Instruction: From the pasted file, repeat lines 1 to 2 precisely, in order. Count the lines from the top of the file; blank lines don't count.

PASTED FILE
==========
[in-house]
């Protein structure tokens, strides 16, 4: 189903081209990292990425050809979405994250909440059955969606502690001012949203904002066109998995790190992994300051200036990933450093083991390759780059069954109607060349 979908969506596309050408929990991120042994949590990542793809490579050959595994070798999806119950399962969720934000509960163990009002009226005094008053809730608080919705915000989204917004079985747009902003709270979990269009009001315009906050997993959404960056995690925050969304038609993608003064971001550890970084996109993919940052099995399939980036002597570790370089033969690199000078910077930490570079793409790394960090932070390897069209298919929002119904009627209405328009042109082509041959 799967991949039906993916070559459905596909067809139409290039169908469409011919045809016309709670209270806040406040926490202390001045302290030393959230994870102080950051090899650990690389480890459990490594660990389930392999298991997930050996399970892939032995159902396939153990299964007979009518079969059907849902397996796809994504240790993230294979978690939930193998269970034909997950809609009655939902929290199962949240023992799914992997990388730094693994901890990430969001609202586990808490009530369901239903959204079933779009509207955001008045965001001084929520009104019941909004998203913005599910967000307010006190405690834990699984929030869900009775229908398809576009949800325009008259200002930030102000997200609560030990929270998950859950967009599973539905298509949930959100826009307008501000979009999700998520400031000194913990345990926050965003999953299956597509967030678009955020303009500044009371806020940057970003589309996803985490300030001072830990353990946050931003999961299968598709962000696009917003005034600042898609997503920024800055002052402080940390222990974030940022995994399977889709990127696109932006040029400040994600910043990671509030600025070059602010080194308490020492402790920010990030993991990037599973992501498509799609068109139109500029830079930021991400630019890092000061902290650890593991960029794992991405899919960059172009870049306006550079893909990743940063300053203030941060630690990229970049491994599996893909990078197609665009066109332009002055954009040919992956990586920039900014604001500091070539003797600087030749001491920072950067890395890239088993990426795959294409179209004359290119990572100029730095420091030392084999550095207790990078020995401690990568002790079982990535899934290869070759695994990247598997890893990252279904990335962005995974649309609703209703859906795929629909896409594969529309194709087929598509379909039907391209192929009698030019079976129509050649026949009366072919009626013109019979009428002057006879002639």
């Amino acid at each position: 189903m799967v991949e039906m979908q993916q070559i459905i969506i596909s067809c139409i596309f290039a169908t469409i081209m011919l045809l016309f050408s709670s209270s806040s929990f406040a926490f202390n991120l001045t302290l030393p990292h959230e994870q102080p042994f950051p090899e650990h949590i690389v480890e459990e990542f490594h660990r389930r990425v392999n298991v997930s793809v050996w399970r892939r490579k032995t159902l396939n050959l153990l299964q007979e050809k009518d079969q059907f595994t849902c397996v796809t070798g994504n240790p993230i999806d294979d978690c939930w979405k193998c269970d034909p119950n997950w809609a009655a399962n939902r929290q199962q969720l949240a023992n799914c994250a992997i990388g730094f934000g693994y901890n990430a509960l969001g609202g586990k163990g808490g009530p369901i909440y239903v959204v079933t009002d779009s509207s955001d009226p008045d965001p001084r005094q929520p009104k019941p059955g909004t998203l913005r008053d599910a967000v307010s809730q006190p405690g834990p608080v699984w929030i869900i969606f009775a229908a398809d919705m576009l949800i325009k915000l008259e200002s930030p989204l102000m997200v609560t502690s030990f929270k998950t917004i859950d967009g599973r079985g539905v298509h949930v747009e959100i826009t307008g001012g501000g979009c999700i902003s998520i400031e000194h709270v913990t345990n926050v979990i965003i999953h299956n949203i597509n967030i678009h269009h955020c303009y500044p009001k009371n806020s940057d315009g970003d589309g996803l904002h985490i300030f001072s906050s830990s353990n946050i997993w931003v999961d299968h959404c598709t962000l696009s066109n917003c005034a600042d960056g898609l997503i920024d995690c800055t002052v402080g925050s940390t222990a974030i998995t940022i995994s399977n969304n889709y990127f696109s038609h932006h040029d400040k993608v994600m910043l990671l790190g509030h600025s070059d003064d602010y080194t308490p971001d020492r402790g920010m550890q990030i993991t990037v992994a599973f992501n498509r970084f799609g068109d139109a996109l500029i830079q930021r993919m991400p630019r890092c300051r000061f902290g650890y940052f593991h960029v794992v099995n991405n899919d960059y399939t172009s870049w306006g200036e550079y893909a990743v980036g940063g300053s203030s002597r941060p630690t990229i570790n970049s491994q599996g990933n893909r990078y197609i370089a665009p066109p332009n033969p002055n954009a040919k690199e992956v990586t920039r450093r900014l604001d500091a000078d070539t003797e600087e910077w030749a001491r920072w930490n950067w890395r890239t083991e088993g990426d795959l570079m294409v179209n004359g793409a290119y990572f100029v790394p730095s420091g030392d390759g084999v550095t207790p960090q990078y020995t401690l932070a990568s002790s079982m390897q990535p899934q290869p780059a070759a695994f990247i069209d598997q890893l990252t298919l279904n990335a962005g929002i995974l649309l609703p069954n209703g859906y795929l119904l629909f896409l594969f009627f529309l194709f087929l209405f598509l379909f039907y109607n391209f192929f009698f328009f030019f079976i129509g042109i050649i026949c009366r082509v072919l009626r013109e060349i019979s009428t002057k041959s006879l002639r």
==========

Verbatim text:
[in-house]
């Protein structure tokens, strides 16, 4: 189903081209990292990425050809979405994250909440059955969606502690001012949203904002066109998995790190992994300051200036990933450093083991390759780059069954109607060349 979908969506596309050408929990991120042994949590990542793809490579050959595994070798999806119950399962969720934000509960163990009002009226005094008053809730608080919705915000989204917004079985747009902003709270979990269009009001315009906050997993959404960056995690925050969304038609993608003064971001550890970084996109993919940052099995399939980036002597570790370089033969690199000078910077930490570079793409790394960090932070390897069209298919929002119904009627209405328009042109082509041959 799967991949039906993916070559459905596909067809139409290039169908469409011919045809016309709670209270806040406040926490202390001045302290030393959230994870102080950051090899650990690389480890459990490594660990389930392999298991997930050996399970892939032995159902396939153990299964007979009518079969059907849902397996796809994504240790993230294979978690939930193998269970034909997950809609009655939902929290199962949240023992799914992997990388730094693994901890990430969001609202586990808490009530369901239903959204079933779009509207955001008045965001001084929520009104019941909004998203913005599910967000307010006190405690834990699984929030869900009775229908398809576009949800325009008259200002930030102000997200609560030990929270998950859950967009599973539905298509949930959100826009307008501000979009999700998520400031000194913990345990926050965003999953299956597509967030678009955020303009500044009371806020940057970003589309996803985490300030001072830990353990946050931003999961299968598709962000696009917003005034600042898609997503920024800055002052402080940390222990974030940022995994399977889709990127696109932006040029400040994600910043990671509030600025070059602010080194308490020492402790920010990030993991990037599973992501498509799609068109139109500029830079930021991400630019890092000061902290650890593991960029794992991405899919960059172009870049306006550079893909990743940063300053203030941060630690990229970049491994599996893909990078197609665009066109332009002055954009040919992956990586920039900014604001500091070539003797600087030749001491920072950067890395890239088993990426795959294409179209004359290119990572100029730095420091030392084999550095207790990078020995401690990568002790079982990535899934290869070759695994990247598997890893990252279904990335962005995974649309609703209703859906795929629909896409594969529309194709087929598509379909039907391209192929009698030019079976129509050649026949009366072919009626013109019979009428002057006879002639």